Giles Lytton Strachey was an early 20th century writer and biographer who developed a reputation for writing biographies that dealt with individuals as people, rather than the events they were associated with His 1921 biography of the British monarch, Queen Victoria, is a highly readable insight into this long reigning queen Many public domain books can be slow to read, with language that is sometimes archaic when compared to contemporary writing This is not the case with Strachey s work Not only does it thoroughly cover Victoria s life from childhood to death, but it is an engaging read that explores Victoria s relationships, both personal and professional I particularly liked reading of the love between Victoria and her husband, Albert, much of which is detailed in Victoria s journals and letters I also enjoyed Strachey s turn of phrase and his ability to create such effective word pictures of this fascinating monarch and her life If you have any interest in history or curiosity about British monarchs I think you will enjoy this book I certainly did far than I expected to.
For a book written and published approximately 90 years ago, this had a very modern feel Strachey s biography certainly contains all the bones of Victoria s life biographers writing after Strachey added meat, particularly the later years of Victoria s life and reign Even Strachey has all the meat in the early years, up to the Prince Consort s death I wonder if Strachey s biography set the narrative tone, created the Victoria story so to speak that future biographers all follow I also assumed that one of the reasons the latter part of the biography was slimmer than the first half was that some of the players, including three of Victoria s children, were alive when this was published I wonder what their reactions to the book were, or if they even read it I had never read anything by Strachey before, and I always assumed his nonfiction was witty or catty or revolutionary, sort of like a Bloomsbury Mark Twain or Bill Bryson But this was essentially a straightforward biography that could have been published today we d demand sex though, I think, especially about a queen with nine children Maybe publishing the biography of a beloved queen, when people still remembered her fondly or otherwise was revolutionary in the 1920s it s certainly common place now.
This very lively biography of Queen Victoria must be one of the best ads for republicanism I have come across voluble, domineering, egotist, not well educated, her genuine concerns for her subjects appear rarely if at all In most interactions she is surprised and disappointed by their failure to understand what she really means.
Why should birth confer privileges to such a person She harasses her Ministers, she presses for war on one side then the other on a whim, she amasses a private fortunes drawing largely from the State coffers.
I am not in the position to judge how much of this account is biased and how much of it is backed up by evidence e.
g how does Strachey know that Albert was sad and unsatisfied putting this on one side, it is a very engaging book that for sure pictures a 3D image of Queen Victoria and her times.
This is a short biography of Queen Victoria s years in the throne It starts with a little background of the line of succession and the circumstances that made her next in line It basically centers in the first years of her reign, while she was in close relationships with Lord M and then, with Albert The years after Albert s death are little known according to the author, so it was not well detailed Also, the wars and political context wasn t truly portrayed, it s a private life biography and I really appreciated it because I wanted the whole picture.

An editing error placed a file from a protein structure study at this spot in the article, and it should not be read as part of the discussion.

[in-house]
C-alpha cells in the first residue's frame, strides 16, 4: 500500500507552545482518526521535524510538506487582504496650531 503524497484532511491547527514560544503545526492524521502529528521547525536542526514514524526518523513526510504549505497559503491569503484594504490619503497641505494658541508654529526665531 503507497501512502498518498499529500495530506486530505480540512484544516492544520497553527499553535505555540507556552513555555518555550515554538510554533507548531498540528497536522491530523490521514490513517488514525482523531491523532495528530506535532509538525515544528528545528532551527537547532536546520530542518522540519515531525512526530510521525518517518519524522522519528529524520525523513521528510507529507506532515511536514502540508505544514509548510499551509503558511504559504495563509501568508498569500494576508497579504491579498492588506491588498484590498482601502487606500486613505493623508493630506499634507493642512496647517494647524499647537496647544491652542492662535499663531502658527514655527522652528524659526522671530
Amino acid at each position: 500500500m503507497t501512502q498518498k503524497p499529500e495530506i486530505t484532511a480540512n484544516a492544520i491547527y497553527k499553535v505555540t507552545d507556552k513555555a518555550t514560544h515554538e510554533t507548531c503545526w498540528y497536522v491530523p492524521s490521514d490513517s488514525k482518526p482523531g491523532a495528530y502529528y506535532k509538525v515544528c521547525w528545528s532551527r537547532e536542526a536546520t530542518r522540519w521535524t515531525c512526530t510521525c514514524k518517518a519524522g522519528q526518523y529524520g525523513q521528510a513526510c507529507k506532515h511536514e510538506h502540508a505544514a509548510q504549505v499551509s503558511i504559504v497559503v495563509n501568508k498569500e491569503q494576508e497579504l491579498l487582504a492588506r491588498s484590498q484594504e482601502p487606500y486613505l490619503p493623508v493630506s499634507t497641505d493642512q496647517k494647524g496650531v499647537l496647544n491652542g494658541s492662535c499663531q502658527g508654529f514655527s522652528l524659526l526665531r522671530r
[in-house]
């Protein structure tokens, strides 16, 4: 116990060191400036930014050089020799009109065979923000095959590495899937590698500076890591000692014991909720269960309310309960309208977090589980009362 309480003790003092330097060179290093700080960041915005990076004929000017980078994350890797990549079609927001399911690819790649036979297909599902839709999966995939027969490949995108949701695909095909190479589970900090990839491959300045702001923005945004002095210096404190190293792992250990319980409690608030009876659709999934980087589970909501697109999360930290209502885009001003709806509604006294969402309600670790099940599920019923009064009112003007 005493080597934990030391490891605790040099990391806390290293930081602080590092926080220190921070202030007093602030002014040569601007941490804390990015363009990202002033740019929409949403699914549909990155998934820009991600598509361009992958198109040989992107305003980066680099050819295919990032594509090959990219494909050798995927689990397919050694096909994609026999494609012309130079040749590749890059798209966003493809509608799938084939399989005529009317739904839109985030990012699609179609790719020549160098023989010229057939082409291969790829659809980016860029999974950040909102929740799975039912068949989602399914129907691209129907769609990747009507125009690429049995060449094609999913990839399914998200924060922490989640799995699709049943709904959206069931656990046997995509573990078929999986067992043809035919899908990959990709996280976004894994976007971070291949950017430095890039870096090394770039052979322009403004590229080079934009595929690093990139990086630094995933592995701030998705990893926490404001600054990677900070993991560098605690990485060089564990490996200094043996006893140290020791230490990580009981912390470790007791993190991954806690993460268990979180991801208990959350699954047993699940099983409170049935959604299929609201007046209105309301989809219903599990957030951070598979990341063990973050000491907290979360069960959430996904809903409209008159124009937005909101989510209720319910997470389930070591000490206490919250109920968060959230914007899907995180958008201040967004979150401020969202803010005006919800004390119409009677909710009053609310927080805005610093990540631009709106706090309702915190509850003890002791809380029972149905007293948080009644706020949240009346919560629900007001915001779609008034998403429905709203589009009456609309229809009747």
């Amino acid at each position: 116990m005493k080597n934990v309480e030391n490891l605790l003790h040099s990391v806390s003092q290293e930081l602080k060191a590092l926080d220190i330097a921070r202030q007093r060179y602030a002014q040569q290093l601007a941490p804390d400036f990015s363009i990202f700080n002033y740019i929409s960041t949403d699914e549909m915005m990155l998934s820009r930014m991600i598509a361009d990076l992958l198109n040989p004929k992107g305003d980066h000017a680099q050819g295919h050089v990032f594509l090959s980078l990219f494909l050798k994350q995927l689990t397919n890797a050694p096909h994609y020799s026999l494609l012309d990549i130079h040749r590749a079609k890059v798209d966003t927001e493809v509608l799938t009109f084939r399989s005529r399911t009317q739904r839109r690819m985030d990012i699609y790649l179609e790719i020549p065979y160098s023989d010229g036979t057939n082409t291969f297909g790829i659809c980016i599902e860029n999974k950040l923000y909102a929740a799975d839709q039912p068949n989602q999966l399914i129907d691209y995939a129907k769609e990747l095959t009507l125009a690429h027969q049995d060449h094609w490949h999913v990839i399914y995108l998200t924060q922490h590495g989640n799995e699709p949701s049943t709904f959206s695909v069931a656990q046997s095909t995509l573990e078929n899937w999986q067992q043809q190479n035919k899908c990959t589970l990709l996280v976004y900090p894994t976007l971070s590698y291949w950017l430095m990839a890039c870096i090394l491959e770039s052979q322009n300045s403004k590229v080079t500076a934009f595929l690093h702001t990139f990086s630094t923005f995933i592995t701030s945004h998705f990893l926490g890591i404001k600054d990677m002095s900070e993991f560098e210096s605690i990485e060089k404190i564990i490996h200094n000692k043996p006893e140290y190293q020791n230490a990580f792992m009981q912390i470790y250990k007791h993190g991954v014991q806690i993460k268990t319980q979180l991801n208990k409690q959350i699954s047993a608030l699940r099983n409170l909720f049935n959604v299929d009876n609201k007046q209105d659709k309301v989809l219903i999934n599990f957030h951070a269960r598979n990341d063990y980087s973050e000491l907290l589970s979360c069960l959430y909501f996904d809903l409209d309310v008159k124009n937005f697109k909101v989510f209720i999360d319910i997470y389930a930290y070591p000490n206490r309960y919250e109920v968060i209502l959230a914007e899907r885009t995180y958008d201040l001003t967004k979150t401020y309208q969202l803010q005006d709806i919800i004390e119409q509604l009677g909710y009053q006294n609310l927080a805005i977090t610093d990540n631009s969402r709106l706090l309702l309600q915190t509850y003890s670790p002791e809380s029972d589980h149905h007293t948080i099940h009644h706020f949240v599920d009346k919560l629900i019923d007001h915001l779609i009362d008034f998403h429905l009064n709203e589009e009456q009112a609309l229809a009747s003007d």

The author is not impartial, you can see the opinions floating over there, but the actual thing that I disliked about the book was that it jumped to situations not telling the exact date and then went back a decade to explain another thing Give me a timeline, people So, I had to download one in order to fully follow the development of things And, what s up with not adding the transcripts of german and french phrases Come on Was it just my copy All in all, it was a great book to understand the global lines of events and characters of the time and it had little color details about their lives and personalities that made it better It definitely made me want to read about Victoria and Albert s relationship because in the movies is too vanilla and investigating you can see that there were tough times and hard choices, and that they were like a fusion of power than two different individuals I would really like to dig deeper there, I m actually checking out books about it.
I would recommend readers to see a movie or know a little of the history before reading the book because it can get confusing otherwise All in all, it was pretty enjoyable and interesting so I m giving it 4 out of 5 stars.
After seeing The Young Victoria, I became very interested in reading about her Apparently, she fell for Albert practically on sight and didn t need much persuasion to get married at all I wanted to know about her family life the most but there isn t much of that in this book Albert was extremely private and so it doesn t surprise me much There is a lot of speculation about how Albert felt about his situation but again I don t know how much to believe since most of it is observation This book goes a lot into the political changes Victoria went through and how stressful to her it was She could be very dependent on those prime ministers she liked and practically went to pieces when they lost their elections There is great detail about Albert s Great Exhibition which sounds like it would have been very exciting to see during that time I don t think I ll read this book again since it is pretty dry but I m glad I did.